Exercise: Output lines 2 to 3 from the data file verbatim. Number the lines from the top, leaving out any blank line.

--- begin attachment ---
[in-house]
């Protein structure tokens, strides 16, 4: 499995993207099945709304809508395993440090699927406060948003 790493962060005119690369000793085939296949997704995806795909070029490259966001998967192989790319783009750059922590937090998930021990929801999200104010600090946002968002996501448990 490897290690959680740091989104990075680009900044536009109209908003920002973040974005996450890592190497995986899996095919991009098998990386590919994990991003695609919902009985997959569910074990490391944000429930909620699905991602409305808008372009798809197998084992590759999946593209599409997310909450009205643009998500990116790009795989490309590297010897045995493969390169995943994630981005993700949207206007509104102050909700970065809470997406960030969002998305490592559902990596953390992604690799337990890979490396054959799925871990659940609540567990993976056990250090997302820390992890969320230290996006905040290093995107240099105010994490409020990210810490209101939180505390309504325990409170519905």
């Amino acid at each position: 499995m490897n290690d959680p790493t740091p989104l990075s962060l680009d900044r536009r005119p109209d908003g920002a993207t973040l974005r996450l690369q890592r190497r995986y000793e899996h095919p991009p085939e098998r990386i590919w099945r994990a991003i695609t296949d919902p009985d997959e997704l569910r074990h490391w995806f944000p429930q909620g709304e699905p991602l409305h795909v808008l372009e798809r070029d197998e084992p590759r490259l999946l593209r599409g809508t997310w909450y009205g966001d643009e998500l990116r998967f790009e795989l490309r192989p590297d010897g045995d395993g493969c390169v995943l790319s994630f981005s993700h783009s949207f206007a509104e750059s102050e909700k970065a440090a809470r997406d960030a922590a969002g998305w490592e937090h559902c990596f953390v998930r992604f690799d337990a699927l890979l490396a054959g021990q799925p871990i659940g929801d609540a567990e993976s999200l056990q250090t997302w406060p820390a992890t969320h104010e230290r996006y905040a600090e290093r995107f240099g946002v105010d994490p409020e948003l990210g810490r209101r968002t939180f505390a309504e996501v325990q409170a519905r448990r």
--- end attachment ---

């Protein structure tokens, strides 16, 4: 499995993207099945709304809508395993440090699927406060948003 790493962060005119690369000793085939296949997704995806795909070029490259966001998967192989790319783009750059922590937090998930021990929801999200104010600090946002968002996501448990 490897290690959680740091989104990075680009900044536009109209908003920002973040974005996450890592190497995986899996095919991009098998990386590919994990991003695609919902009985997959569910074990490391944000429930909620699905991602409305808008372009798809197998084992590759999946593209599409997310909450009205643009998500990116790009795989490309590297010897045995493969390169995943994630981005993700949207206007509104102050909700970065809470997406960030969002998305490592559902990596953390992604690799337990890979490396054959799925871990659940609540567990993976056990250090997302820390992890969320230290996006905040290093995107240099105010994490409020990210810490209101939180505390309504325990409170519905």
């Amino acid at each position: 499995m490897n290690d959680p790493t740091p989104l990075s962060l680009d900044r536009r005119p109209d908003g920002a993207t973040l974005r996450l690369q890592r190497r995986y000793e899996h095919p991009p085939e098998r990386i590919w099945r994990a991003i695609t296949d919902p009985d997959e997704l569910r074990h490391w995806f944000p429930q909620g709304e699905p991602l409305h795909v808008l372009e798809r070029d197998e084992p590759r490259l999946l593209r599409g809508t997310w909450y009205g966001d643009e998500l990116r998967f790009e795989l490309r192989p590297d010897g045995d395993g493969c390169v995943l790319s994630f981005s993700h783009s949207f206007a509104e750059s102050e909700k970065a440090a809470r997406d960030a922590a969002g998305w490592e937090h559902c990596f953390v998930r992604f690799d337990a699927l890979l490396a054959g021990q799925p871990i659940g929801d609540a567990e993976s999200l056990q250090t997302w406060p820390a992890t969320h104010e230290r996006y905040a600090e290093r995107f240099g946002v105010d994490p409020e948003l990210g810490r209101r968002t939180f505390a309504e996501v325990q409170a519905r448990r």